House passes college closure bill

Earlier this month, I took the House floor as Chair of the Higher Education Committee to advance a bill that will improve financial stability in higher education.

Designed as a response to the closing of Mt. Ida College in 2018, and a wave of other higher education closures, the legislation requires schools to post financial information online in a publicly accessible fashion, undergo regular budgetary screening, alert state officials if they face imminent closure, and more. The new accountability measures will foster the resilience of our institutions of higher learning and ensure that our students have access to the opportunities they are counting on.  

This legislation supports and strengthens our higher education system and these vital engines of opportunity, and in so doing, protects the interests of students and families. I was proud to stand up for students, their families and the education community. When students invest in their future, they deserve to know that their college stands on a solid foundation.

You can view the text of the legislation by clicking here. You can view the video of the speech I delivered by clicking here. You can read the Milford Daily News report on the bill by clicking here and my blog post by clicking here.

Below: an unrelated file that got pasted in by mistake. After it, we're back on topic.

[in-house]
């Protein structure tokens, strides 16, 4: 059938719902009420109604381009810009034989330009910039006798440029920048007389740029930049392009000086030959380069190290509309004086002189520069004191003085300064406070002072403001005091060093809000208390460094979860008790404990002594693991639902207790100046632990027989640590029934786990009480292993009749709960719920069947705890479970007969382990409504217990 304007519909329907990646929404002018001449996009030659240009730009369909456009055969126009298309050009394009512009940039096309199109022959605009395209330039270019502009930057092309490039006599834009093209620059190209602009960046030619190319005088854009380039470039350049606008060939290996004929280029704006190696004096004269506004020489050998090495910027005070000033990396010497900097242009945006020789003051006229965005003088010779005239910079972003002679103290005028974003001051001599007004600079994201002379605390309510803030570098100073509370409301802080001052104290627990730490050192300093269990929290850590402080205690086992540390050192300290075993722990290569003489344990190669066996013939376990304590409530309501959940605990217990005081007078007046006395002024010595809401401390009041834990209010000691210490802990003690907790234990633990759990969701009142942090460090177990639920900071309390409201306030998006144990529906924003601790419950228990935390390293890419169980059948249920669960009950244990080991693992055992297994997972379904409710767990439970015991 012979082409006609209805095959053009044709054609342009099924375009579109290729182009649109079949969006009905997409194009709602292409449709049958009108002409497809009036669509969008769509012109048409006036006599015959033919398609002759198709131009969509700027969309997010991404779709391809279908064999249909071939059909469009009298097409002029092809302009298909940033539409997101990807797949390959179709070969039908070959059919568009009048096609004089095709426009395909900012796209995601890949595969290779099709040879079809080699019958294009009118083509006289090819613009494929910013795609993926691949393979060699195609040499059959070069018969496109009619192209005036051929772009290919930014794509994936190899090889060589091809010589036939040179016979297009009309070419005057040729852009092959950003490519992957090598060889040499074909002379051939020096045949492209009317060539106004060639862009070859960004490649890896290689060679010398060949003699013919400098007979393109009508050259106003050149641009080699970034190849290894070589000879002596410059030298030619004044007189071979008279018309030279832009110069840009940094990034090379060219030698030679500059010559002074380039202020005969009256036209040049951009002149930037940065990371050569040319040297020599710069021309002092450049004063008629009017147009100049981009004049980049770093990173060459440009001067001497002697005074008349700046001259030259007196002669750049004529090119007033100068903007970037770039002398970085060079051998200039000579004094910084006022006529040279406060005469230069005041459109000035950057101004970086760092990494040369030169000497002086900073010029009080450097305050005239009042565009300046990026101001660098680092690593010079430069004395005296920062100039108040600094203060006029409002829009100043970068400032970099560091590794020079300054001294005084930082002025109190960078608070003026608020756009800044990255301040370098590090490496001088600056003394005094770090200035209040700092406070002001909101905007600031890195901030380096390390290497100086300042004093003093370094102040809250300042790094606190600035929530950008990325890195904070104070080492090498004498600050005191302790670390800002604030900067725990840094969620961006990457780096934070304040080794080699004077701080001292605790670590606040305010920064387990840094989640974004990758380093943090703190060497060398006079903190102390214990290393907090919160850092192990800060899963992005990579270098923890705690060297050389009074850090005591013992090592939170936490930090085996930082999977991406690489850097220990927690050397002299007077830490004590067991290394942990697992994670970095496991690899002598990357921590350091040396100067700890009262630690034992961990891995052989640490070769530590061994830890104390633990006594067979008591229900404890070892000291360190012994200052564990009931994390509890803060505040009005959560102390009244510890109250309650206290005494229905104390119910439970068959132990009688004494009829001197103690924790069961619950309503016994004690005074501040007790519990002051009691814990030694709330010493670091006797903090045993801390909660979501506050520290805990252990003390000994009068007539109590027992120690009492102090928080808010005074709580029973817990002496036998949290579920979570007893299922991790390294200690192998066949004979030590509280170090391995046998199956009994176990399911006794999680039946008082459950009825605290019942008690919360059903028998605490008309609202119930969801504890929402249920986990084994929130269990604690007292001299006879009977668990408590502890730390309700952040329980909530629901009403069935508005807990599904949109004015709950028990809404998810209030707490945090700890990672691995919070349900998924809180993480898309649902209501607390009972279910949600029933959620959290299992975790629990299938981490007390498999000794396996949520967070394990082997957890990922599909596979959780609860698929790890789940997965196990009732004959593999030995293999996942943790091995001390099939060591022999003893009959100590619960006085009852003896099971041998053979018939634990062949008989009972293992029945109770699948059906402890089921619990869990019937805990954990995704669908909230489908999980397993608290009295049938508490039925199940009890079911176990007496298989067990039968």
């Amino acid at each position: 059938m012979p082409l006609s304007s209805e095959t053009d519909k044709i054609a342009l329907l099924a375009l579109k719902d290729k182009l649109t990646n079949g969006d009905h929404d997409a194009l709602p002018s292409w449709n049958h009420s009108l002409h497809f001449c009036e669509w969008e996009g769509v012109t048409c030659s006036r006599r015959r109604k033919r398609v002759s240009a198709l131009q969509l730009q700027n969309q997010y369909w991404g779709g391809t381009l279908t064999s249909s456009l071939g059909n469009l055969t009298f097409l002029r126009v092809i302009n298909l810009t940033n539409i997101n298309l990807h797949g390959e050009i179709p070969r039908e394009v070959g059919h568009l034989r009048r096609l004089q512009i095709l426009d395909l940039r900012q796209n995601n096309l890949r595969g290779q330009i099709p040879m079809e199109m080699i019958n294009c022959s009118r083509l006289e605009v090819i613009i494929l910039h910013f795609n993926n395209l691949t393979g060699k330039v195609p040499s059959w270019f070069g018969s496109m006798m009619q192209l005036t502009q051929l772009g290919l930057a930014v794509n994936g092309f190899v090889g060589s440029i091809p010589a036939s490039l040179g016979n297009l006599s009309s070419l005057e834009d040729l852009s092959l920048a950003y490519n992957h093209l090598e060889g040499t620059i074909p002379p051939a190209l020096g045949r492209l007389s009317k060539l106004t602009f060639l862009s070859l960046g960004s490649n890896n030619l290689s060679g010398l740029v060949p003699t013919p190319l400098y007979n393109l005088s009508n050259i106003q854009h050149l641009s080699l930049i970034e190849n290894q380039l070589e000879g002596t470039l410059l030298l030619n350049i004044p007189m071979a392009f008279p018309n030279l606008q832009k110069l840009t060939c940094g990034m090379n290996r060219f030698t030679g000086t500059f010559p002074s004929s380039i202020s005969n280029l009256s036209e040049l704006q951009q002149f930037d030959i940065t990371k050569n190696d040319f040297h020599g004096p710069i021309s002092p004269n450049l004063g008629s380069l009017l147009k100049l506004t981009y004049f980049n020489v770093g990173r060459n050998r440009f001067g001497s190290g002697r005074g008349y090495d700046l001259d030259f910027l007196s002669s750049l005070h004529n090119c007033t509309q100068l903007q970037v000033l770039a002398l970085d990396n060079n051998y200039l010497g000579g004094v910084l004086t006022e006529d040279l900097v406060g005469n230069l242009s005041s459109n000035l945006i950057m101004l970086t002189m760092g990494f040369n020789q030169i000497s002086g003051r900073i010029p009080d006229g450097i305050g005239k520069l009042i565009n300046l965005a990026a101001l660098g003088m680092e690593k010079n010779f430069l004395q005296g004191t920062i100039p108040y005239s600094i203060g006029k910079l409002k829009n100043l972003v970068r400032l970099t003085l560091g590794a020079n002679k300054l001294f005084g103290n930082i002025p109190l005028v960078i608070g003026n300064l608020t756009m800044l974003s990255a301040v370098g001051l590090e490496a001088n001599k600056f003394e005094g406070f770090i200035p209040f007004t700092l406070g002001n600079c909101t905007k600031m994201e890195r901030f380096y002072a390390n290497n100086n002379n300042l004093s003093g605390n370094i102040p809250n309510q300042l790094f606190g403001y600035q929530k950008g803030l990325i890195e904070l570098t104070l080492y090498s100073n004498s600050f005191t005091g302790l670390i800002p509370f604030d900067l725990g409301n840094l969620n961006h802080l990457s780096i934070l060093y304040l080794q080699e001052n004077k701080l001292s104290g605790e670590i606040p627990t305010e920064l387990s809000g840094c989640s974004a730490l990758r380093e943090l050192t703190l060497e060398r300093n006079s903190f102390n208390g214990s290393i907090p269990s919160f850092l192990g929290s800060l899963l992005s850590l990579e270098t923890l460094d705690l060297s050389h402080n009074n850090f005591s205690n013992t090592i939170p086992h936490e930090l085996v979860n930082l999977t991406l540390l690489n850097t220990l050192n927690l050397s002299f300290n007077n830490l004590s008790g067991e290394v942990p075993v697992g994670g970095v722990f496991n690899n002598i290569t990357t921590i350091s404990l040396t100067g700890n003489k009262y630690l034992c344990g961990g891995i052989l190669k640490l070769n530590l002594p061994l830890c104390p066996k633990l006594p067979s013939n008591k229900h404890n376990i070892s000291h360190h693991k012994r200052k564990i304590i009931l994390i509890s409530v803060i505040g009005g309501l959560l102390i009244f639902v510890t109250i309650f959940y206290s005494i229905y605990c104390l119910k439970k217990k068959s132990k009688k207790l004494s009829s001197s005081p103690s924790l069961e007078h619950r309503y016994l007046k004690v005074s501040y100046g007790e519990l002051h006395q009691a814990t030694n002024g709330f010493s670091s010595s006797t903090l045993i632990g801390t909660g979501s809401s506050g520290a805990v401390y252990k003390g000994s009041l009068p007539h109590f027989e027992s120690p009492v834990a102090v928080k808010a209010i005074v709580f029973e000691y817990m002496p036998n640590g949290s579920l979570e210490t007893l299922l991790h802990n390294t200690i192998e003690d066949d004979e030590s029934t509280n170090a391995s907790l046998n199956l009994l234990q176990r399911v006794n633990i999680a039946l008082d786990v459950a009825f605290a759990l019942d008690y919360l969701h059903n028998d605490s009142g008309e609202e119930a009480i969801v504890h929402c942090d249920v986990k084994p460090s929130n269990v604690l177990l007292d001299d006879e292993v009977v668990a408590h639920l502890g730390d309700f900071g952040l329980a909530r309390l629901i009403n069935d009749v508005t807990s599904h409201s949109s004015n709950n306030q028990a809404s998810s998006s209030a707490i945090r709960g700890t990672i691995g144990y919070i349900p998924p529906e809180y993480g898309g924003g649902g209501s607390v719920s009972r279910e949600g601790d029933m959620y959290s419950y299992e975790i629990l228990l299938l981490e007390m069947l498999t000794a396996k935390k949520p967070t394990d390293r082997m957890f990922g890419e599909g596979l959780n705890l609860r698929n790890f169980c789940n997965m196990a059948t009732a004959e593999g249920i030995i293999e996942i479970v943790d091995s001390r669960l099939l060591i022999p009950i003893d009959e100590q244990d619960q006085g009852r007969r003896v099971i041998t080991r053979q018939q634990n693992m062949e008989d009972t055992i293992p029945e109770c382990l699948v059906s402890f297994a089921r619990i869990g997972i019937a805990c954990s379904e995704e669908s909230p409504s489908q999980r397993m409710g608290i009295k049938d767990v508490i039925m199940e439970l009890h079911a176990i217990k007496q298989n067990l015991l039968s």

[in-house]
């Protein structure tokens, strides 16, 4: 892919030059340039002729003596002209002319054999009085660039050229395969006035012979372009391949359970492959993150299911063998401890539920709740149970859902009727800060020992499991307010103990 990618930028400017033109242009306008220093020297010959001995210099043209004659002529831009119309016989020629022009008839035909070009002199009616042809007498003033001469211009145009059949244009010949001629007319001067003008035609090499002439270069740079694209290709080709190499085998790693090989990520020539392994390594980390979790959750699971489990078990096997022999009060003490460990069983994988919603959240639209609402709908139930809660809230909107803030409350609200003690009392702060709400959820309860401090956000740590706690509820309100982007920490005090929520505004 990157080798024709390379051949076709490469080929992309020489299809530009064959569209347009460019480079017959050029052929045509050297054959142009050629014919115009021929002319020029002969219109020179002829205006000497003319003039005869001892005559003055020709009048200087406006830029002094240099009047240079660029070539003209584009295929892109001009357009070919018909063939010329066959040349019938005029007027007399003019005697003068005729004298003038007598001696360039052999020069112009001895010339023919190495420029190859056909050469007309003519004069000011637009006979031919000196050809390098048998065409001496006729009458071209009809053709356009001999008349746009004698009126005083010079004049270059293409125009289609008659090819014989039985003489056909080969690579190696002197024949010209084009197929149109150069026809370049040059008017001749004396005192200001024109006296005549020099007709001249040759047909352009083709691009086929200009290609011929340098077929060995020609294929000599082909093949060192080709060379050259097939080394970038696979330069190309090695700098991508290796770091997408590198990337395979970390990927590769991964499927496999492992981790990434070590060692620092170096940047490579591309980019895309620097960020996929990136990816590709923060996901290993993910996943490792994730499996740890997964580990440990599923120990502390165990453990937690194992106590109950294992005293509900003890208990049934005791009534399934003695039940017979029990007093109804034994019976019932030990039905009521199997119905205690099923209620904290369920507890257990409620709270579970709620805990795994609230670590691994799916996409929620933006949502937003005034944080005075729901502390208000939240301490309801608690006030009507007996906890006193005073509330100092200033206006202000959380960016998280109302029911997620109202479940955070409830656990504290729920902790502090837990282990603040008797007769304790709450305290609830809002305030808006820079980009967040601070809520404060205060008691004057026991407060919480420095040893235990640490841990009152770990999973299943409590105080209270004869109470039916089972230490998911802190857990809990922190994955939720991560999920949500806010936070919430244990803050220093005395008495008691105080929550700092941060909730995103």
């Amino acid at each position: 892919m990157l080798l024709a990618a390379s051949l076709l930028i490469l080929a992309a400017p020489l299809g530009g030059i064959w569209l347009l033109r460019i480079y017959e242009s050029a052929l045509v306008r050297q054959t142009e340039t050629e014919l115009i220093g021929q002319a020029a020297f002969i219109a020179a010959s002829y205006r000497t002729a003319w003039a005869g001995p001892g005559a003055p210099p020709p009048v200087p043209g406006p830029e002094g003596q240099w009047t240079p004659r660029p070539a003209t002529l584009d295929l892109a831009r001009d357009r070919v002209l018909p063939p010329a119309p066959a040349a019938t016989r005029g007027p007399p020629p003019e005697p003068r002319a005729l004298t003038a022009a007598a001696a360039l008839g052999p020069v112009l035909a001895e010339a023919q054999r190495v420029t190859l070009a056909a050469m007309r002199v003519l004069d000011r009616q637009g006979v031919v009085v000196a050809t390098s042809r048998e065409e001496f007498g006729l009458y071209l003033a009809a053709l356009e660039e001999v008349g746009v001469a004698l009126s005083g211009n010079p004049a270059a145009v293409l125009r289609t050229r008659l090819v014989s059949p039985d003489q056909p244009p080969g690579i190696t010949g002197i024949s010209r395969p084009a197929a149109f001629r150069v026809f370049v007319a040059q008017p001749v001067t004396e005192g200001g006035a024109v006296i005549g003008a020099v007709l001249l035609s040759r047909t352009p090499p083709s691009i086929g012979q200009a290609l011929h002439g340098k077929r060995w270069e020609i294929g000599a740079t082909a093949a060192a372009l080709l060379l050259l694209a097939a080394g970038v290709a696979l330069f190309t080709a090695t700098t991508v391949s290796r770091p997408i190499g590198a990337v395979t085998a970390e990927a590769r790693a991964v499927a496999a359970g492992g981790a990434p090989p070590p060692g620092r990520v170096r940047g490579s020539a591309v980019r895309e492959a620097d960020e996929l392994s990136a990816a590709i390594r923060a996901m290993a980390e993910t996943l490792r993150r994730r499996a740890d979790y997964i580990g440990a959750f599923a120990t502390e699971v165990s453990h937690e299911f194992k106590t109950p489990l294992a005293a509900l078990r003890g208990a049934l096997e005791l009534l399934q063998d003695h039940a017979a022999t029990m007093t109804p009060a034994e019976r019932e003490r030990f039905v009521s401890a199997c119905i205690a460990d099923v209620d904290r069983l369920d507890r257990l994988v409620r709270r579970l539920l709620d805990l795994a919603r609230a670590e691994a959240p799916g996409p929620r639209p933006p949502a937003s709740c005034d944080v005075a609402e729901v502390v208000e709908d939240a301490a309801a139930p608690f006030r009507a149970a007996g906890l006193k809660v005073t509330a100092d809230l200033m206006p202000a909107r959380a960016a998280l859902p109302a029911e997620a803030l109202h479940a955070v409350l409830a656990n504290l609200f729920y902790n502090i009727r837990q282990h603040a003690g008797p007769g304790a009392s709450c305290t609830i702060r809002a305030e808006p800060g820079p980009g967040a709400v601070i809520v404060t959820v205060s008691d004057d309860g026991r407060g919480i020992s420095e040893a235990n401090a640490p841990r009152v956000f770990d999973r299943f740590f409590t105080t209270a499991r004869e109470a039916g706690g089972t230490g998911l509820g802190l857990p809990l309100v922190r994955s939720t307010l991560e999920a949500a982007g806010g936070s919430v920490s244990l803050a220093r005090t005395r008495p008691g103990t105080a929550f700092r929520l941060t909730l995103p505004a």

Rep. Roy teamed up with Medway's Caroline Williams to get menstrual products in school bathrooms in Massachusetts. This effort was picked up by NBC Boston and reporter Monica Madeja which you can see in the video above. You can read more about the effort in this Boston Globe report by clicking here.

SNETT trail funding

Funding for the Prospect Street tunnel along the Southern New England Trunkline Trail (SNETT) has been approved this week and the project will go out to bid in the fall. A total of $1.3 million, over two fiscal years, will be funded from the Department of Conservation and Recreation’s (DCR) Trails Capitol Project.

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Public Higher Ed Campus Tours

The Joint Committee on Higher Education began started on its mission to visit all 29 public colleges and universities in the commonwealth on Friday, September 27. The tour began in North Adams at the beautiful Massachusetts College of Liberal Arts, tucked in the Berkshires in northwestern Massachusetts.

Over the next several months, the Committee will be visiting each campus to get a first-hand look at the facilities, meet with faculty and administrators, and hear from students about their experiences. The tours will include meetings with campus leaders, faculty, staff, and students at each of the institutions. So far, we have also toured Berkshire Community College, UMass Amherst, and Greenfield Community College. On Friday, October 18 we head to Salem State University and North Shore Community College.